Seeing What Is: “White Privilege,” “Antiracism,” The Police – Lessons from a Losing Culture on the Authority of Language at a time of MovementNikita Nelin
“We got engaged, preparing for a summer wedding, and started talking about kids. Then the pandemic hit. My industry crumbled and hers pressurized. Social distancing left us sheltered in place in our new neighborhood, as we watched the world outside first shudder, and then take to the streets, while we tried to reconcile our place in it with the disappearance our own dream.”
On September 16, 1964, Hannah Arendt sat for an interview on German TV with Günther Gaus. Arendt and Gaus are both chain smoking through the interview in which they talk about the Holocaust, philosophy, feminism, Jewishness, exile, and of course her book on Adolf Eichmann.
Anne Applebaum tells the stories of Wolfgang Leonhard and Markus Wolf. Both were sons of prominent German Communist families who were educated in the Soviet Union and were roommates in the same military camp. They had similar ideological educations and both came to understand that the communist system behind the Iron Curtain was failing to deliver on its utopian promise. But then their paths diverged.
Many have been waiting and wondering when, and if, leaders would emerge from the conservative strongholds like the military and the Republican Party to call out the childishness, narcissism, and boorishness that makes Donald Trump such a singularly disastrous President. It seems that the President’s decision to use the U.S. military to clear away protesters so he could have a photo op at St. John’s Episcopal Church...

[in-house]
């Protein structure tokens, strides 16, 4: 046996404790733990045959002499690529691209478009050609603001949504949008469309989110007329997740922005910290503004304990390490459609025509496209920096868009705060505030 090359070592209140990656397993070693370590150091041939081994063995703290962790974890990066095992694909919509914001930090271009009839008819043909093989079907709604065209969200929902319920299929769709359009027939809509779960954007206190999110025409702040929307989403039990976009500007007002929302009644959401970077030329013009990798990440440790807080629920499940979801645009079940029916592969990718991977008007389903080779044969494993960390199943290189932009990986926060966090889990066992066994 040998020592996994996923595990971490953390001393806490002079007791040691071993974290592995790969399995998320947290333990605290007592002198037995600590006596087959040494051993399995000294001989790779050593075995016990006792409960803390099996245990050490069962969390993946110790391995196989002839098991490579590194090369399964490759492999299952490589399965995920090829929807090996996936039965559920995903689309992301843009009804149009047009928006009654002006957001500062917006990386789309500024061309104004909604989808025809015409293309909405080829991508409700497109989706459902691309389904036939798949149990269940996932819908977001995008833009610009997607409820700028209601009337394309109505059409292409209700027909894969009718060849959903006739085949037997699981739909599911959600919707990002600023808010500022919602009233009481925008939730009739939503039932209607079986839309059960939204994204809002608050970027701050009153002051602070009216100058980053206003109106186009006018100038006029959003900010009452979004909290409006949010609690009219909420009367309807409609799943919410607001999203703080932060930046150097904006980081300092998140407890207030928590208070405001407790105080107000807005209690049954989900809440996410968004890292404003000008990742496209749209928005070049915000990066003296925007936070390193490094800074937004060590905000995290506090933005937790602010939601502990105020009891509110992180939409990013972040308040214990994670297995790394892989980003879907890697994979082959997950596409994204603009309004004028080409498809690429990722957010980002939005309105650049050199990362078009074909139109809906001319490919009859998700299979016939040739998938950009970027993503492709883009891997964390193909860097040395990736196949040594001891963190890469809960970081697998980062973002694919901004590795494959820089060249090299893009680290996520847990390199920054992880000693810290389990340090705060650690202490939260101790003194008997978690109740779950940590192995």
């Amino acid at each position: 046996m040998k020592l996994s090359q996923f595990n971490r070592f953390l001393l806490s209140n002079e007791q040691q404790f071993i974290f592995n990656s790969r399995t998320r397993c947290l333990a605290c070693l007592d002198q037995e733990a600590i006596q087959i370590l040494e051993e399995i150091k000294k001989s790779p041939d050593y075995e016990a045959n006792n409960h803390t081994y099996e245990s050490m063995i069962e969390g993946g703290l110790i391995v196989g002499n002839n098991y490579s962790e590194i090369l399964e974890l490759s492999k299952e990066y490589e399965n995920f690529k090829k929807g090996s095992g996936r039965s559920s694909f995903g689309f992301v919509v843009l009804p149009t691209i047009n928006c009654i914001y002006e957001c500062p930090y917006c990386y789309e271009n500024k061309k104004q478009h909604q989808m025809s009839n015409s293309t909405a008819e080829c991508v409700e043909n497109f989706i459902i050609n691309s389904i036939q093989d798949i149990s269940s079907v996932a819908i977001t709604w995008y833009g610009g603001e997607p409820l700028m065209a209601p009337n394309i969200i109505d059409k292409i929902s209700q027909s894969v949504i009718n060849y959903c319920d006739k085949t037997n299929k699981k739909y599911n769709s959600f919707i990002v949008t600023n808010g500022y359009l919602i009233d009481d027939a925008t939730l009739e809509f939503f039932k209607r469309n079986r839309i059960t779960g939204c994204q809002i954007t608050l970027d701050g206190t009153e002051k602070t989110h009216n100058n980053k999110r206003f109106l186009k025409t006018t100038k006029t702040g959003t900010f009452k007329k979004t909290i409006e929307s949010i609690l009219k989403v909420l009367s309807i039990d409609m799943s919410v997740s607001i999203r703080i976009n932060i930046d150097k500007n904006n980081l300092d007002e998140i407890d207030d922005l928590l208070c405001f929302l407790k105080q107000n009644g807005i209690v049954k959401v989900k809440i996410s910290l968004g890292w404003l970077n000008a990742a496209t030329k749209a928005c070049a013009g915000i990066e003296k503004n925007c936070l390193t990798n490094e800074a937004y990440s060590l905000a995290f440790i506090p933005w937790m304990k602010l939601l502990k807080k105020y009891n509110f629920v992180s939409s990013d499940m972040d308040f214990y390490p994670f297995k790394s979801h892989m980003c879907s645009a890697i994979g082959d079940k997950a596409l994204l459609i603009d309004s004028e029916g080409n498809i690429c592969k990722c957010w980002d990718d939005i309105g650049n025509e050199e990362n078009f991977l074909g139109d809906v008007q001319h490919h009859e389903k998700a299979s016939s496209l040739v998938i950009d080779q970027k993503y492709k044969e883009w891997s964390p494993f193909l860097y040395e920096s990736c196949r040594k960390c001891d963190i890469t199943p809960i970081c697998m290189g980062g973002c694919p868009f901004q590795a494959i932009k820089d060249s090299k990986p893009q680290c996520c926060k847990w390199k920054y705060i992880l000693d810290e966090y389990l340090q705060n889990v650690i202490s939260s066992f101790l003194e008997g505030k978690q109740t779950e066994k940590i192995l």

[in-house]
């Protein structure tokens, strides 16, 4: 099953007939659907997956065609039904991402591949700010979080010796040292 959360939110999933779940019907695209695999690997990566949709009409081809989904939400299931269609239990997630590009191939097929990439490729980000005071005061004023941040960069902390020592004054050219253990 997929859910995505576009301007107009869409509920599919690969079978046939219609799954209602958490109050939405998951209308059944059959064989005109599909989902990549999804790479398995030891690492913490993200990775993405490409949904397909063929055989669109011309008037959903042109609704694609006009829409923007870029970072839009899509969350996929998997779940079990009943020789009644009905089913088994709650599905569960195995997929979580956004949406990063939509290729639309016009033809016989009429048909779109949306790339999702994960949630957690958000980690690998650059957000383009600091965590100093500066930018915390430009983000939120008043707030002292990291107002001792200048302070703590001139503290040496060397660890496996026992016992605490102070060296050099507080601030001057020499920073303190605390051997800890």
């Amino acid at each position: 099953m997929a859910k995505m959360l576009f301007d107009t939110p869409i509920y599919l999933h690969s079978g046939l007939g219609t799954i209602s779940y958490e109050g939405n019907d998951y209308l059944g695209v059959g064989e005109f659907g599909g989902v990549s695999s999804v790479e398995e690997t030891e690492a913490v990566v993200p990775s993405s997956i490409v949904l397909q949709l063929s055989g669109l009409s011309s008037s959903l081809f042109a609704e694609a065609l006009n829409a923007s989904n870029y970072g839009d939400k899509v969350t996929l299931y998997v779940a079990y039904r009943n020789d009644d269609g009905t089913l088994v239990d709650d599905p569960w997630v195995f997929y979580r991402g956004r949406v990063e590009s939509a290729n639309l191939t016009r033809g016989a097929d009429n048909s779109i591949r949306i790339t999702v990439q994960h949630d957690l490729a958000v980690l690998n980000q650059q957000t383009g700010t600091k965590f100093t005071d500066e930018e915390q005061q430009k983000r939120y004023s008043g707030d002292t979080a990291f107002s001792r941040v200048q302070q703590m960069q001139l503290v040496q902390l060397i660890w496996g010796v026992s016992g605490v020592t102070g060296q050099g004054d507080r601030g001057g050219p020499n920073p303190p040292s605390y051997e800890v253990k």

Thirty-one years ago today the Chinese People’s Liberation Army forcibly cleared democracy protesters from Tiananmen Square. Marking that anniversary has been banned in China (something I found out the hard way when I foolishly wore an Amnesty International t-shirt onto Tiananmen Square on June 4th, 1991 and nearly got arrested).
Masha Gessen’s newest book argues that Donald Trump is paving the way for the end of American democracy and the rise of autocracy. Whether Gessen is right, their argument about how President Trump attacks language attacks a shared world of meaning necessary for democracy is right. Gessen founds their argument on insights from Hannah Arendt...
I’ve written about the controversy over the prosecution of Michael Flynn. On the one hand, the effort by the Trump administration to drop charges against Flynn smacks of an authoritarian interference with the independent judiciary and the rule of law. On the other hand, there are questions about the original prosecution itself as an overreach by security agencies.
With the shift to virtual classrooms during the pandemic many are questioning the necessity of physical campuses, and speculating about the future of online learning. But these speculations are shortsighted. They overlook the importance of physical space for learning, and they move from an understanding that education is something to be bought and sold. In reality, online learning fuels inequality, and is exacerbated by economic disparity...
In a tribute to her mentor Karl Jaspers, Hannah Arendt once said: “Humanity is never acquired in solitude, and never by giving one’s work to the public. It can be achieved only by one who has thrown his life and his person into the ‘venture into the public realm.’”
Whether George Floyd died from asphyxiation or some combination of “cardiopulmonary arrest complicating law enforcement subdual, restraint, and neck compression,” as the official Hennepin County autopsy has it, anyone can see that former police officer Derek Chauvin sat firmly on Mr. Floyd’s neck, left hand casually in his pocket as if bored, for over 8 minutes while three other officers calmly looked on.